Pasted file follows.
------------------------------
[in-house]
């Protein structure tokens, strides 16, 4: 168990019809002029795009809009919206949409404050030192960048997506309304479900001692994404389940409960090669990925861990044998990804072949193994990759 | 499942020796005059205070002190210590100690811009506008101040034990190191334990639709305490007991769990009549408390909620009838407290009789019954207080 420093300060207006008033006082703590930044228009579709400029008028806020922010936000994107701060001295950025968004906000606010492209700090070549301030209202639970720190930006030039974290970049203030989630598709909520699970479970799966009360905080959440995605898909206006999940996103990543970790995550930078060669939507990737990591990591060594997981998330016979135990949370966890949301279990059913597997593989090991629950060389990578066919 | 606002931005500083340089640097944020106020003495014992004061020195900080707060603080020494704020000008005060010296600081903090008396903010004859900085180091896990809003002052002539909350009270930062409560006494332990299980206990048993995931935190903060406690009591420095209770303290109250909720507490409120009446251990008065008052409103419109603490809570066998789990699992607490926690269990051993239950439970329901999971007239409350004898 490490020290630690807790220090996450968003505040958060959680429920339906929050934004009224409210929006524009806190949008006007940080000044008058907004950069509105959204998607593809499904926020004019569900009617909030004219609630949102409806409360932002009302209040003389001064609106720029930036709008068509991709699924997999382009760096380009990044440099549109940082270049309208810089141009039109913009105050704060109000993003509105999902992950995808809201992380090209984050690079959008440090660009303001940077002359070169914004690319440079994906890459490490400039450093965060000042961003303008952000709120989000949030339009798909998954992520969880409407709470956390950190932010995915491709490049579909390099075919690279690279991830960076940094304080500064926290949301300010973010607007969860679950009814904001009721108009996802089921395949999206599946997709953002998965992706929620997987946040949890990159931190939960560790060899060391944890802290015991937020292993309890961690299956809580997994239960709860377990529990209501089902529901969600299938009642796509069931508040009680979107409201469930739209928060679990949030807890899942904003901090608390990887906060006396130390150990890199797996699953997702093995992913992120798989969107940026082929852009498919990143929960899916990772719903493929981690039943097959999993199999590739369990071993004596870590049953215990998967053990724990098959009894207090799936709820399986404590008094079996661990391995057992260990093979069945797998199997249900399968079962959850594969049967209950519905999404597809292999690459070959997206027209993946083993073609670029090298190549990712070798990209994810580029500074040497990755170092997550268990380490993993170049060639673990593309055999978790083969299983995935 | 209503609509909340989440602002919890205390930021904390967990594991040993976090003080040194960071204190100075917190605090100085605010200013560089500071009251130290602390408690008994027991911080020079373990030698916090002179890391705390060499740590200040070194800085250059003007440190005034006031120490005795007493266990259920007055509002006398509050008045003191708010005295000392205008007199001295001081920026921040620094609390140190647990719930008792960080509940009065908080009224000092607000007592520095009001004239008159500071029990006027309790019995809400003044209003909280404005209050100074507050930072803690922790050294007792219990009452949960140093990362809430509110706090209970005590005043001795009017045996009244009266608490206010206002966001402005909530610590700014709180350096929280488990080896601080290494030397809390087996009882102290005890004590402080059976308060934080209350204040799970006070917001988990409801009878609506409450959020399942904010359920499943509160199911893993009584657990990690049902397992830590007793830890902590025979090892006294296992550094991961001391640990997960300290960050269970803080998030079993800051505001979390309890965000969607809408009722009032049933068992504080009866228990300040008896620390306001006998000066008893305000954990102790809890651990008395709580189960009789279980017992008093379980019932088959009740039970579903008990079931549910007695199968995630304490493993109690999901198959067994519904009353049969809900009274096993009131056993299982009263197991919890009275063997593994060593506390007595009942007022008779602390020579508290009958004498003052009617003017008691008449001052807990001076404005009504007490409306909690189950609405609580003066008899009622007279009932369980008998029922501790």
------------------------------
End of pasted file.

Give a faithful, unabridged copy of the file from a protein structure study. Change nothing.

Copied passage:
[in-house]
């Protein structure tokens, strides 16, 4: 168990019809002029795009809009919206949409404050030192960048997506309304479900001692994404389940409960090669990925861990044998990804072949193994990759 | 499942020796005059205070002190210590100690811009506008101040034990190191334990639709305490007991769990009549408390909620009838407290009789019954207080 420093300060207006008033006082703590930044228009579709400029008028806020922010936000994107701060001295950025968004906000606010492209700090070549301030209202639970720190930006030039974290970049203030989630598709909520699970479970799966009360905080959440995605898909206006999940996103990543970790995550930078060669939507990737990591990591060594997981998330016979135990949370966890949301279990059913597997593989090991629950060389990578066919 | 606002931005500083340089640097944020106020003495014992004061020195900080707060603080020494704020000008005060010296600081903090008396903010004859900085180091896990809003002052002539909350009270930062409560006494332990299980206990048993995931935190903060406690009591420095209770303290109250909720507490409120009446251990008065008052409103419109603490809570066998789990699992607490926690269990051993239950439970329901999971007239409350004898 490490020290630690807790220090996450968003505040958060959680429920339906929050934004009224409210929006524009806190949008006007940080000044008058907004950069509105959204998607593809499904926020004019569900009617909030004219609630949102409806409360932002009302209040003389001064609106720029930036709008068509991709699924997999382009760096380009990044440099549109940082270049309208810089141009039109913009105050704060109000993003509105999902992950995808809201992380090209984050690079959008440090660009303001940077002359070169914004690319440079994906890459490490400039450093965060000042961003303008952000709120989000949030339009798909998954992520969880409407709470956390950190932010995915491709490049579909390099075919690279690279991830960076940094304080500064926290949301300010973010607007969860679950009814904001009721108009996802089921395949999206599946997709953002998965992706929620997987946040949890990159931190939960560790060899060391944890802290015991937020292993309890961690299956809580997994239960709860377990529990209501089902529901969600299938009642796509069931508040009680979107409201469930739209928060679990949030807890899942904003901090608390990887906060006396130390150990890199797996699953997702093995992913992120798989969107940026082929852009498919990143929960899916990772719903493929981690039943097959999993199999590739369990071993004596870590049953215990998967053990724990098959009894207090799936709820399986404590008094079996661990391995057992260990093979069945797998199997249900399968079962959850594969049967209950519905999404597809292999690459070959997206027209993946083993073609670029090298190549990712070798990209994810580029500074040497990755170092997550268990380490993993170049060639673990593309055999978790083969299983995935 | 209503609509909340989440602002919890205390930021904390967990594991040993976090003080040194960071204190100075917190605090100085605010200013560089500071009251130290602390408690008994027991911080020079373990030698916090002179890391705390060499740590200040070194800085250059003007440190005034006031120490005795007493266990259920007055509002006398509050008045003191708010005295000392205008007199001295001081920026921040620094609390140190647990719930008792960080509940009065908080009224000092607000007592520095009001004239008159500071029990006027309790019995809400003044209003909280404005209050100074507050930072803690922790050294007792219990009452949960140093990362809430509110706090209970005590005043001795009017045996009244009266608490206010206002966001402005909530610590700014709180350096929280488990080896601080290494030397809390087996009882102290005890004590402080059976308060934080209350204040799970006070917001988990409801009878609506409450959020399942904010359920499943509160199911893993009584657990990690049902397992830590007793830890902590025979090892006294296992550094991961001391640990997960300290960050269970803080998030079993800051505001979390309890965000969607809408009722009032049933068992504080009866228990300040008896620390306001006998000066008893305000954990102790809890651990008395709580189960009789279980017992008093379980019932088959009740039970579903008990079931549910007695199968995630304490493993109690999901198959067994519904009353049969809900009274096993009131056993299982009263197991919890009275063997593994060593506390007595009942007022008779602390020579508290009958004498003052009617003017008691008449001052807990001076404005009504007490409306909690189950609405609580003066008899009622007279009932369980008998029922501790």